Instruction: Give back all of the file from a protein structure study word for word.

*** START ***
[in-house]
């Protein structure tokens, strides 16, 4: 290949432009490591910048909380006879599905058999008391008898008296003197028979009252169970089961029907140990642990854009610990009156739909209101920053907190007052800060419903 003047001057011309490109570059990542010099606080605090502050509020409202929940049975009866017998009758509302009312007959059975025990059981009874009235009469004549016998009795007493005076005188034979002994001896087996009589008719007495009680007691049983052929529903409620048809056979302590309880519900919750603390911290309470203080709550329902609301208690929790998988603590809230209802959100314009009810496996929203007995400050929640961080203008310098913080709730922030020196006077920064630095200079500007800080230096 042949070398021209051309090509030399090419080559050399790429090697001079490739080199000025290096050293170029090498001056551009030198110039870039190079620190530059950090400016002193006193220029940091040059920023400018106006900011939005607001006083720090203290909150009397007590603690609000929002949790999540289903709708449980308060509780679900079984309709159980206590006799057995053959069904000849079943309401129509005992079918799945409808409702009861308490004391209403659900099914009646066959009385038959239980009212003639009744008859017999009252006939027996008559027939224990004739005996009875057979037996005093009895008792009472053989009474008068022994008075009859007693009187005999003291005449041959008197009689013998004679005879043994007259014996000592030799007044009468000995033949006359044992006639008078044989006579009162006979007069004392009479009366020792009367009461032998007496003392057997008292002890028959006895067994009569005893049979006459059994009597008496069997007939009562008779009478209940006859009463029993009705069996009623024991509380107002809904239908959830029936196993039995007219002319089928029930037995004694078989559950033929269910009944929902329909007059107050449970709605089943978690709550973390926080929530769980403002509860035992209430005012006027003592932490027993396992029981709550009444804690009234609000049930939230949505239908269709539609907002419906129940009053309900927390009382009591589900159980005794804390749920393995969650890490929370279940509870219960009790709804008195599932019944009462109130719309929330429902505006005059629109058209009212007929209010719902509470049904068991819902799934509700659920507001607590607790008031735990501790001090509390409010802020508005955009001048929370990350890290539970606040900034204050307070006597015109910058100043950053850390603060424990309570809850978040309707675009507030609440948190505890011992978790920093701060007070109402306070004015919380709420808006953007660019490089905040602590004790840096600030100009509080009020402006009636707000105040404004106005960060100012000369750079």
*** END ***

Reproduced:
[in-house]
């Protein structure tokens, strides 16, 4: 290949432009490591910048909380006879599905058999008391008898008296003197028979009252169970089961029907140990642990854009610990009156739909209101920053907190007052800060419903 003047001057011309490109570059990542010099606080605090502050509020409202929940049975009866017998009758509302009312007959059975025990059981009874009235009469004549016998009795007493005076005188034979002994001896087996009589008719007495009680007691049983052929529903409620048809056979302590309880519900919750603390911290309470203080709550329902609301208690929790998988603590809230209802959100314009009810496996929203007995400050929640961080203008310098913080709730922030020196006077920064630095200079500007800080230096 042949070398021209051309090509030399090419080559050399790429090697001079490739080199000025290096050293170029090498001056551009030198110039870039190079620190530059950090400016002193006193220029940091040059920023400018106006900011939005607001006083720090203290909150009397007590603690609000929002949790999540289903709708449980308060509780679900079984309709159980206590006799057995053959069904000849079943309401129509005992079918799945409808409702009861308490004391209403659900099914009646066959009385038959239980009212003639009744008859017999009252006939027996008559027939224990004739005996009875057979037996005093009895008792009472053989009474008068022994008075009859007693009187005999003291005449041959008197009689013998004679005879043994007259014996000592030799007044009468000995033949006359044992006639008078044989006579009162006979007069004392009479009366020792009367009461032998007496003392057997008292002890028959006895067994009569005893049979006459059994009597008496069997007939009562008779009478209940006859009463029993009705069996009623024991509380107002809904239908959830029936196993039995007219002319089928029930037995004694078989559950033929269910009944929902329909007059107050449970709605089943978690709550973390926080929530769980403002509860035992209430005012006027003592932490027993396992029981709550009444804690009234609000049930939230949505239908269709539609907002419906129940009053309900927390009382009591589900159980005794804390749920393995969650890490929370279940509870219960009790709804008195599932019944009462109130719309929330429902505006005059629109058209009212007929209010719902509470049904068991819902799934509700659920507001607590607790008031735990501790001090509390409010802020508005955009001048929370990350890290539970606040900034204050307070006597015109910058100043950053850390603060424990309570809850978040309707675009507030609440948190505890011992978790920093701060007070109402306070004015919380709420808006953007660019490089905040602590004790840096600030100009509080009020402006009636707000105040404004106005960060100012000369750079």